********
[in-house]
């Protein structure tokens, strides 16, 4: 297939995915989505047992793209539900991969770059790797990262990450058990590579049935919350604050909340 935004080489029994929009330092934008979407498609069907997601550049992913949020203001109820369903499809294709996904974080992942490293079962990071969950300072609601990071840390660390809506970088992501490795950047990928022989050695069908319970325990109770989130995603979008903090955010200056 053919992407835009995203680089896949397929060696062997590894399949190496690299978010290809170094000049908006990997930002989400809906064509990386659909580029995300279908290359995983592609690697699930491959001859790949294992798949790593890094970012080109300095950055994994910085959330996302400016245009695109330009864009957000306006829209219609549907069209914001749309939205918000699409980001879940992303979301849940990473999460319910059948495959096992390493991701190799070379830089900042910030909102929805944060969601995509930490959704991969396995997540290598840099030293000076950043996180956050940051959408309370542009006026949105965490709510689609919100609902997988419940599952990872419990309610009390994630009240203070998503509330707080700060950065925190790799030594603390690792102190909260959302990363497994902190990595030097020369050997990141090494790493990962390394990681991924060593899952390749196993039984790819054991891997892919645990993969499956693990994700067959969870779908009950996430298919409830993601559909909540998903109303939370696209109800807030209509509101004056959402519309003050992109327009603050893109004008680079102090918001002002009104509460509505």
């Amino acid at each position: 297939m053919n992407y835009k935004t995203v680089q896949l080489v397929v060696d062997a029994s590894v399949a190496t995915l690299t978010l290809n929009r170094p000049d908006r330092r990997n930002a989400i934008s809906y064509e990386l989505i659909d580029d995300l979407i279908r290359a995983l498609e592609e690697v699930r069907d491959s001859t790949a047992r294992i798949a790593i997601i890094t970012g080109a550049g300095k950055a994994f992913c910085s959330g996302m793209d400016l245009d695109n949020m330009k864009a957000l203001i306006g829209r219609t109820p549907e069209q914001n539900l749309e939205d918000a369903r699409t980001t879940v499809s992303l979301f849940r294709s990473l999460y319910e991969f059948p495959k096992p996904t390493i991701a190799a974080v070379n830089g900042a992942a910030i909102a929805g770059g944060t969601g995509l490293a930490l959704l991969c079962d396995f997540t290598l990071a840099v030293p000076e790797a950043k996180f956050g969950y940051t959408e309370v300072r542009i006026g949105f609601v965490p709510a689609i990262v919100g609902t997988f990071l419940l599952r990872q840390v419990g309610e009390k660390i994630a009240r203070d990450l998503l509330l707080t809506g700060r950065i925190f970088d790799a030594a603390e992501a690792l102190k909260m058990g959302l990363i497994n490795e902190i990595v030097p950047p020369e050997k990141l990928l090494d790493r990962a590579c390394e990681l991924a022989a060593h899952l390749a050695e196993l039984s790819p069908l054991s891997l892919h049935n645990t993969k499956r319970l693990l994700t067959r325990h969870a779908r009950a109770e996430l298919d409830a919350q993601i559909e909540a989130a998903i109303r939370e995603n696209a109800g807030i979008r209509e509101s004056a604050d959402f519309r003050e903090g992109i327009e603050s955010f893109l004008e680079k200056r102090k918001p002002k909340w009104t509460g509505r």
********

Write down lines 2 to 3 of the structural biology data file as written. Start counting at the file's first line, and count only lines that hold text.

């Protein structure tokens, strides 16, 4: 297939995915989505047992793209539900991969770059790797990262990450058990590579049935919350604050909340 935004080489029994929009330092934008979407498609069907997601550049992913949020203001109820369903499809294709996904974080992942490293079962990071969950300072609601990071840390660390809506970088992501490795950047990928022989050695069908319970325990109770989130995603979008903090955010200056 053919992407835009995203680089896949397929060696062997590894399949190496690299978010290809170094000049908006990997930002989400809906064509990386659909580029995300279908290359995983592609690697699930491959001859790949294992798949790593890094970012080109300095950055994994910085959330996302400016245009695109330009864009957000306006829209219609549907069209914001749309939205918000699409980001879940992303979301849940990473999460319910059948495959096992390493991701190799070379830089900042910030909102929805944060969601995509930490959704991969396995997540290598840099030293000076950043996180956050940051959408309370542009006026949105965490709510689609919100609902997988419940599952990872419990309610009390994630009240203070998503509330707080700060950065925190790799030594603390690792102190909260959302990363497994902190990595030097020369050997990141090494790493990962390394990681991924060593899952390749196993039984790819054991891997892919645990993969499956693990994700067959969870779908009950996430298919409830993601559909909540998903109303939370696209109800807030209509509101004056959402519309003050992109327009603050893109004008680079102090918001002002009104509460509505």
């Amino acid at each position: 297939m053919n992407y835009k935004t995203v680089q896949l080489v397929v060696d062997a029994s590894v399949a190496t995915l690299t978010l290809n929009r170094p000049d908006r330092r990997n930002a989400i934008s809906y064509e990386l989505i659909d580029d995300l979407i279908r290359a995983l498609e592609e690697v699930r069907d491959s001859t790949a047992r294992i798949a790593i997601i890094t970012g080109a550049g300095k950055a994994f992913c910085s959330g996302m793209d400016l245009d695109n949020m330009k864009a957000l203001i306006g829209r219609t109820p549907e069209q914001n539900l749309e939205d918000a369903r699409t980001t879940v499809s992303l979301f849940r294709s990473l999460y319910e991969f059948p495959k096992p996904t390493i991701a190799a974080v070379n830089g900042a992942a910030i909102a929805g770059g944060t969601g995509l490293a930490l959704l991969c079962d396995f997540t290598l990071a840099v030293p000076e790797a950043k996180f956050g969950y940051t959408e309370v300072r542009i006026g949105f609601v965490p709510a689609i990262v919100g609902t997988f990071l419940l599952r990872q840390v419990g309610e009390k660390i994630a009240r203070d990450l998503l509330l707080t809506g700060r950065i925190f970088d790799a030594a603390e992501a690792l102190k909260m058990g959302l990363i497994n490795e902190i990595v030097p950047p020369e050997k990141l990928l090494d790493r990962a590579c390394e990681l991924a022989a060593h899952l390749a050695e196993l039984s790819p069908l054991s891997l892919h049935n645990t993969k499956r319970l693990l994700t067959r325990h969870a779908r009950a109770e996430l298919d409830a919350q993601i559909e909540a989130a998903i109303r939370e995603n696209a109800g807030i979008r209509e509101s004056a604050d959402f519309r003050e903090g992109i327009e603050s955010f893109l004008e680079k200056r102090k918001p002002k909340w009104t509460g509505r």